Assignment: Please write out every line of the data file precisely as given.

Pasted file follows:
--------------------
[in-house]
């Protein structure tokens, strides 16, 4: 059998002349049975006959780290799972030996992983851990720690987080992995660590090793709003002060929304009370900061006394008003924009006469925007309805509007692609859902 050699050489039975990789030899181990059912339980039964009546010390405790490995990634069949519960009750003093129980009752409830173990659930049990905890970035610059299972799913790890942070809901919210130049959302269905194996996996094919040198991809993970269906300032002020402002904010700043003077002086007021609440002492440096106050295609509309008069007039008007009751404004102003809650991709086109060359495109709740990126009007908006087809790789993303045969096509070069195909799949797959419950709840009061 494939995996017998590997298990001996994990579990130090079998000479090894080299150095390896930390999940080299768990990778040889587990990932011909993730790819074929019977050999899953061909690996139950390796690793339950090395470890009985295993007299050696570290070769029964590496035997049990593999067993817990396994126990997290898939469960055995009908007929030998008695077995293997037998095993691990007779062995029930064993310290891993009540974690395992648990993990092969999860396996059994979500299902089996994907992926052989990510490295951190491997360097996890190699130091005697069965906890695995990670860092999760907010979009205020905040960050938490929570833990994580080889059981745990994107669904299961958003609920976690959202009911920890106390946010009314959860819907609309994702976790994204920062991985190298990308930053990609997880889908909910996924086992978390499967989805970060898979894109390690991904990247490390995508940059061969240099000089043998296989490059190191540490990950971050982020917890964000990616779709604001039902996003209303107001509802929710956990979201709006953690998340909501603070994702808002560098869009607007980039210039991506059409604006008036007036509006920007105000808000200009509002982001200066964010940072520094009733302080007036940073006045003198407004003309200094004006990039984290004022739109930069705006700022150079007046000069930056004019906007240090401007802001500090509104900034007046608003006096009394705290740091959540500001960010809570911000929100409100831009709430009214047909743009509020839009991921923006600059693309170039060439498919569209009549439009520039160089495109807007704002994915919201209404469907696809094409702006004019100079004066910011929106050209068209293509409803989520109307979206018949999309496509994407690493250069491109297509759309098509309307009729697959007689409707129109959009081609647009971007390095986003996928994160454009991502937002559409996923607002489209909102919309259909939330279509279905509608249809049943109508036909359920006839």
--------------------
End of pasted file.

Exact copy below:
[in-house]
């Protein structure tokens, strides 16, 4: 059998002349049975006959780290799972030996992983851990720690987080992995660590090793709003002060929304009370900061006394008003924009006469925007309805509007692609859902 050699050489039975990789030899181990059912339980039964009546010390405790490995990634069949519960009750003093129980009752409830173990659930049990905890970035610059299972799913790890942070809901919210130049959302269905194996996996094919040198991809993970269906300032002020402002904010700043003077002086007021609440002492440096106050295609509309008069007039008007009751404004102003809650991709086109060359495109709740990126009007908006087809790789993303045969096509070069195909799949797959419950709840009061 494939995996017998590997298990001996994990579990130090079998000479090894080299150095390896930390999940080299768990990778040889587990990932011909993730790819074929019977050999899953061909690996139950390796690793339950090395470890009985295993007299050696570290070769029964590496035997049990593999067993817990396994126990997290898939469960055995009908007929030998008695077995293997037998095993691990007779062995029930064993310290891993009540974690395992648990993990092969999860396996059994979500299902089996994907992926052989990510490295951190491997360097996890190699130091005697069965906890695995990670860092999760907010979009205020905040960050938490929570833990994580080889059981745990994107669904299961958003609920976690959202009911920890106390946010009314959860819907609309994702976790994204920062991985190298990308930053990609997880889908909910996924086992978390499967989805970060898979894109390690991904990247490390995508940059061969240099000089043998296989490059190191540490990950971050982020917890964000990616779709604001039902996003209303107001509802929710956990979201709006953690998340909501603070994702808002560098869009607007980039210039991506059409604006008036007036509006920007105000808000200009509002982001200066964010940072520094009733302080007036940073006045003198407004003309200094004006990039984290004022739109930069705006700022150079007046000069930056004019906007240090401007802001500090509104900034007046608003006096009394705290740091959540500001960010809570911000929100409100831009709430009214047909743009509020839009991921923006600059693309170039060439498919569209009549439009520039160089495109807007704002994915919201209404469907696809094409702006004019100079004066910011929106050209068209293509409803989520109307979206018949999309496509994407690493250069491109297509759309098509309307009729697959007689409707129109959009081609647009971007390095986003996928994160454009991502937002559409996923607002489209909102919309259909939330279509279905509608249809049943109508036909359920006839």